Tally wanted the surgery because it was all she could think about growing up; she legitimately wanted to be a pretty, but had she known from the beginning that her brain would be filled with lesions that would remove her inhibitions would she have wanted the surgery? Is Westerfeld showing the power of an education/indoctrination? The fact that the surgery is required is overlooked by the populous and they gladly have the surgery in which they have no say how they look; surgery is their only “choice.” So, some freedoms are given up for the greater good. At what point should people say enough is enough? I think Westerfeld shows that educating people a certain way as well as a sense of fear can keep pushing the line further back. If the media and government keep painting a certain people as terrorist then most everyone will eventually see no problem with taking those people’s freedoms away in order to ensure their own freedoms remain safe; this is the same thing happening but the people are relinquishing their own freedoms. I cannot help but think about the education system and how if someone does not finish high school or college their chances of being successful diminish; essentially, if a person does not go all the way through the system then they are considered useless to society. In order to be a functional member of society a person needs education.

Specials raided Smoke and took most everyone back to the city where they will be forced into having the operation. Tally and David escape and rescue everyone that was taken but Shay has already been turned into a pretty. Maddy, David’s mother, begins working on a cure. She finds a way but there is a one percent chance that the pill could leave the volunteer a vegetable. Shay has changed due to the lesions and Tally wants Shay to take the pill. Shay never wanted the surgery but she was forced. Shay refuses to take the pill and tries to convince Tally and David into turning pretty too. Even though Shay has been changed she should still be able to use her free will; Tally thinks they should make her take the pill even though Shay does not want to take the pill; Shay is happy the that she is. Westerfeld complicates the situation with Shays refusal and Tally’s urge to force the cure upon Shay. Can people be happy in an oppressive society? Shay answers yes. Shay also points out that if Tally, Maddy, and David were to force the cure upon her then they would be no different than the city, “In a lot of ways, you and Dr. Cable are alike. You’re both convinced you’ve personally got to change the world” (392). Doctor Cable wishes to keep the lesions a secrete and stop Maddy from developing a cure because she believes it right. If Tally and Maddy force Shay to take the pill then they are no different and they become the oppressor. Even if something is in the person’s own interest one still cannot force them to do anything outside their will. Even good people with good intentions cannot and should not force their way onto people. Tally volunteers to be the subject of the cure.

Stories are written for critical thinking and life lessons just as much as they are written for entertainment. Just because something was written for the masses and for entertainment does not mean that text cannot be challenging and promote critical thinking. Every day everyone uses critical thinking; some might have an ethnocentric critical thought process but they are still analyzing information as they see it, touch it, or as they read it. Every person has the functions and capabilities to think critically; however, in order to really tap into one’s ability to think critically one must branch out and observe actions, places, people, and situations that they are not typically accustom to being around. Applying critical theory to YA novels is a great way to expand not only the minds of young adults but of parents and those in academia. Time and time again I find myself recommending a YA novel and I have to defend it; I tell the person that it is deep and challenges current issues. When someone recommends a classic to me they just tell me it is by this author or that author and therefore it is good and valuable. Why is it that people will discretely read a YA novel but flaunt that they are reading Herman Melville’s Moby Dick? Some books might be better than others; but the key word is “book;” I did not say some genera’s are better nor does any one genera have deeper meaning than the other. Unfortunately, many parents and those involved in academia look down upon an entire genera; they are in a sense ethnocentric when it comes to what qualifies as quality literature. When reading classics students are told to look for themes, students are told to apply the text to events that took place when the text was written, and students are told to apply currents issues or today’s society; but why are schools and teachers trying to teach yesterday’s novels to today’s readers? If YA is taught in the classroom it is often to accompany a classic. Should not classics be able to stand alone? Should not YA novels be able to stand alone? Classics should not be the only books to which critical thinking can be applied. When critical thinking/critical theory is used on any book the complexities of the both the book and the critical thinking are portrayed. If teens are going to be reading YA novels then they should be taught how to pull complexities from those novels. They should not be led to think that critical thinking is for the classics only. Are we teaching students to only think critically about certain books and dismissing other novel’s validity? Young people already want to read YA novels because they resonate with them. Think of how much more meaning they could pull from those novels if they were taught to read those books through a critical theory lens. How much more social commentary could teachers get their students join in? Even if all the students do is ask questions, critical thinking happened. Even if the teacher does not have an answer, students still participated in discussion about the many issues that YA novels deal with. If critical theory in YA novels can possibly change and better the education system then hope lurks in the future that academia might catch on to this way of thinking.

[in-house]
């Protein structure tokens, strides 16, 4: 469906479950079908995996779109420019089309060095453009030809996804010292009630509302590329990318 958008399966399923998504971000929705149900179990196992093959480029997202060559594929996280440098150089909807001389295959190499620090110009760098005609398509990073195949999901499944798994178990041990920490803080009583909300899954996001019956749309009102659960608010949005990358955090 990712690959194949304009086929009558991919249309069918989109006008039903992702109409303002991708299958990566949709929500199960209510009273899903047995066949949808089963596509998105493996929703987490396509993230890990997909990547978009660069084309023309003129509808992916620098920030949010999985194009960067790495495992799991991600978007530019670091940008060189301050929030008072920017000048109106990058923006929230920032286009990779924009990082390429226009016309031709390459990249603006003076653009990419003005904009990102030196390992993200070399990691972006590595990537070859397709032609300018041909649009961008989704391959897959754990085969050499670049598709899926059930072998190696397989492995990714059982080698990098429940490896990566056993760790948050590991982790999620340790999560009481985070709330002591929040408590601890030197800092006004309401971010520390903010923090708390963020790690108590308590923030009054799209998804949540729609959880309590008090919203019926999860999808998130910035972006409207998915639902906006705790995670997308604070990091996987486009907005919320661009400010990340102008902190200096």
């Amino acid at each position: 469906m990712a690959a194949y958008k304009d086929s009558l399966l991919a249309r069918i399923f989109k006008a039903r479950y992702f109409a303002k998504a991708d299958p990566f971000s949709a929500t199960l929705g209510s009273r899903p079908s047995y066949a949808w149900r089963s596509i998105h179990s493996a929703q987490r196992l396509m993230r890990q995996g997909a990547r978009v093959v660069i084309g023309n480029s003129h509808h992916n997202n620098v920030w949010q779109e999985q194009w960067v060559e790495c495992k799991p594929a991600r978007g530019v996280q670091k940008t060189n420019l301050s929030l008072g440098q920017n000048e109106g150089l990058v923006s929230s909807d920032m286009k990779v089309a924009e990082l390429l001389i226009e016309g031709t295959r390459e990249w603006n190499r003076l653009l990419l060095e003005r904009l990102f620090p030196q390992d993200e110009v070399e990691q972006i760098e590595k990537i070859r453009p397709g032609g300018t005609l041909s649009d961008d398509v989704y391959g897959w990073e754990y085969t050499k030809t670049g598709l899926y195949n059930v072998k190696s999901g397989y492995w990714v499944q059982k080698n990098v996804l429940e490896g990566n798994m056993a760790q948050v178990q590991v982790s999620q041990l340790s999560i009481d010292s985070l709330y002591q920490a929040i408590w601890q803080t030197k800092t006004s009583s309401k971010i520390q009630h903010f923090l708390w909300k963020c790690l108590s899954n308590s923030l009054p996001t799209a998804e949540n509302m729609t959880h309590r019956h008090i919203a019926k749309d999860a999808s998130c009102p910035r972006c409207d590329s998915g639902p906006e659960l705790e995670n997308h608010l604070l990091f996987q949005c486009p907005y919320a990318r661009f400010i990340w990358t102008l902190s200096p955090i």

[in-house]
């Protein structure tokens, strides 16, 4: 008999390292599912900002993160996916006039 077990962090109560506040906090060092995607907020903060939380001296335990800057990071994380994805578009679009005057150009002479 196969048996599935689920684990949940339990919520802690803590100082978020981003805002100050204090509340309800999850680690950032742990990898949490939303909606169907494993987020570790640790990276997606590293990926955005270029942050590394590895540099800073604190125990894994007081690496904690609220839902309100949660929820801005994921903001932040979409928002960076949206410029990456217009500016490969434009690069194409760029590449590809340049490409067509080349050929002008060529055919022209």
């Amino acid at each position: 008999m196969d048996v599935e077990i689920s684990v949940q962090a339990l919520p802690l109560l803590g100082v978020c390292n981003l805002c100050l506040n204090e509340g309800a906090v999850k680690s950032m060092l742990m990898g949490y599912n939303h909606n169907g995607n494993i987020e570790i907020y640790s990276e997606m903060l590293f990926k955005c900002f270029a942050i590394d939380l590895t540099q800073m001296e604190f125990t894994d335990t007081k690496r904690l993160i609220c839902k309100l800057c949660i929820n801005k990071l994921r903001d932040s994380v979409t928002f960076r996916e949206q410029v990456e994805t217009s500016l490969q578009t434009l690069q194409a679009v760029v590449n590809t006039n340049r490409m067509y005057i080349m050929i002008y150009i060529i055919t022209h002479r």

Work Cited

Westerfeld, Scott. Uglies. Simon Pulse ed. New York: Simon Pulse, 2011. Print.